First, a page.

Wednesday, March 12, 2014

Malaysia Airlines Missing Plane: Officials Not Sure Which Way Jet Was Headed (VIDEO/LIVEBLOG)

from  huffpost

KUALA LUMPUR, Malaysia (AP) — More than four days after a Malaysian jetliner went missing en route to Beijing, authorities acknowledged Wednesday they didn't know which direction the plane carrying 239 passengers was heading when it disappeared, vastly complicating efforts to find it.
Amid intensifying confusion and occasionally contradictory statements, the country's civil aviation authorities and the military both said the plane may have turned back from its last known position between Malaysian and Vietnam, possibly as far as the Strait of Malacca, a busy shipping lane on the western side of Malaysia.
How it might have done this without being clearly detected remains a mystery, raising questions over whether its electrical systems, including transponders allowing it to be spotted by radar, were either knocked out or turned off. If it did manage to fly on, it would challenge earlier theories that the plane may have suffered a catastrophic incident, initially thought reasonable because it didn't send out any distress signals.
Authorities have not ruled out any possible cause, including mechanical failure, pilot error, sabotage or terrorism in the disappearance of the plane. Both the Boeing 777 and Malaysia Airlines have excellent safety records. Until wreckage or debris is found and examined, it will be very hard say with any level of certainty what happened.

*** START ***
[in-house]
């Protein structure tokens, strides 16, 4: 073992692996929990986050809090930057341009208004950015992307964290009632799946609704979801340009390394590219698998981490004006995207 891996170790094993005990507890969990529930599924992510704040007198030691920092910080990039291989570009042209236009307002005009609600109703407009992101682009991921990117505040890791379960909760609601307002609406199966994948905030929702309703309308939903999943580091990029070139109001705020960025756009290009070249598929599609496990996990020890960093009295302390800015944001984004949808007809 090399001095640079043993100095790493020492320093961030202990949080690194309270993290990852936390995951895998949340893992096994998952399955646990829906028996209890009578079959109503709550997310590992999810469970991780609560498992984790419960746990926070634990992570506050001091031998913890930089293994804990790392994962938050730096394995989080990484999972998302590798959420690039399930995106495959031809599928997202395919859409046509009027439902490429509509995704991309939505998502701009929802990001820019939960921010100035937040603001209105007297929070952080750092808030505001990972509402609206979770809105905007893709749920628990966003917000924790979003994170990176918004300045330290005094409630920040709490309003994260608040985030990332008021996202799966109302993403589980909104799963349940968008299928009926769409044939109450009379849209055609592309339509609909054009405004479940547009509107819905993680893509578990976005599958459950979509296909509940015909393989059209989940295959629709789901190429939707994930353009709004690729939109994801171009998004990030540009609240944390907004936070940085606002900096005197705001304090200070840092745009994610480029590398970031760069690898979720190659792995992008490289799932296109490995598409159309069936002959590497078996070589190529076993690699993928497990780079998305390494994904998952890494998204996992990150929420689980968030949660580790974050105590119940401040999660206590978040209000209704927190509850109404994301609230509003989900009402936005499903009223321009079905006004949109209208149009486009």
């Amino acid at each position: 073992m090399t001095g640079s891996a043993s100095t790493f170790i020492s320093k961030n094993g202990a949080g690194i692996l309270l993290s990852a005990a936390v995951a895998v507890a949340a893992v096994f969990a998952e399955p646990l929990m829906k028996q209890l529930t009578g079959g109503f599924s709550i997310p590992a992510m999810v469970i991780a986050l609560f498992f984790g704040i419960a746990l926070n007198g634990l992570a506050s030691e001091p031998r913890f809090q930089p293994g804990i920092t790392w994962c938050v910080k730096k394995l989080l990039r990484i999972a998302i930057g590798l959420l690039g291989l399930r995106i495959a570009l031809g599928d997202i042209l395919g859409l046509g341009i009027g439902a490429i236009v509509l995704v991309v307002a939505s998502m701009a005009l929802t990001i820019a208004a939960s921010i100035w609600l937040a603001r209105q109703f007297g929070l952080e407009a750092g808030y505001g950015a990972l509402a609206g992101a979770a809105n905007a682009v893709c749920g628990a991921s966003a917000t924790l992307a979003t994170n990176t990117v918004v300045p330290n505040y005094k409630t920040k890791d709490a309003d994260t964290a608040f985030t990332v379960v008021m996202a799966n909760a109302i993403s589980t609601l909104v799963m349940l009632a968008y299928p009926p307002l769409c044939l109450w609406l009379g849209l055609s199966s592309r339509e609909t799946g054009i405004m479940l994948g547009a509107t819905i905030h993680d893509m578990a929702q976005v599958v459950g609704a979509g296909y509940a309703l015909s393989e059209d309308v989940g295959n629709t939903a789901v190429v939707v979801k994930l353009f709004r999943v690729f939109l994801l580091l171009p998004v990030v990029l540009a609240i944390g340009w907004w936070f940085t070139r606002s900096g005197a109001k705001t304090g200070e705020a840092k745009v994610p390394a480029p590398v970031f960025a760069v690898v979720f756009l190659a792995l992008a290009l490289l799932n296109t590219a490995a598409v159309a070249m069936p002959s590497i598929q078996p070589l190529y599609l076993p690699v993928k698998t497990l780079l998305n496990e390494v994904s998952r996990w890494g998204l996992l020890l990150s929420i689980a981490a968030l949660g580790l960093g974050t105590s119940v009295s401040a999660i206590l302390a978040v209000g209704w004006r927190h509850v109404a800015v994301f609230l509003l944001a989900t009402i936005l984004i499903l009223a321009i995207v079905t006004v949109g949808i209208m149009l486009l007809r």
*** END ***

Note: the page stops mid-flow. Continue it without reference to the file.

The search for the missing aircraft was begun from the spot it was last reported to be over the ocean between Malaysia and Vietnam. But they have also said search operations were ongoing in the Strait of Malacca. Scores of planes and aircraft have been scouring waters in both locations.
The country's air force chief, Gen. Rodzali Daud, released a statement denying remarks attributed to him in a local media report saying that military radar had managed to track the aircraft turning back from its original course, crossing the country and making it to the Malacca strait to the west of Malaysia. The Associated Press contacted a high-level military official, who confirmed the remarks.
Rodzali referred to a statement he said he made March 9 in which he said the air force has "not ruled out the possibility of an air turn back" and said search and rescue efforts had been expanded to the waters around Penang Island, in the northern section of the strait.
It is possible that the radar readings are not definitive or subject to interpretation, especially if a plane is malfunctioning.
"There is a possibility of an air turn back. We are still investigating and looking at the radar readings," the country's civilian aviation chief Azharuddin Abdul Rahman said Wednesday.
The Strait of Malacca that separates Malaysia from Indonesia's Sumatra Island is some 400 kilometers (250 miles) from where the plane was last known to have made contact with ground control officials over the Gulf of Thailand at a height of 35,000 feet (almost 11,000 meters) early Saturday.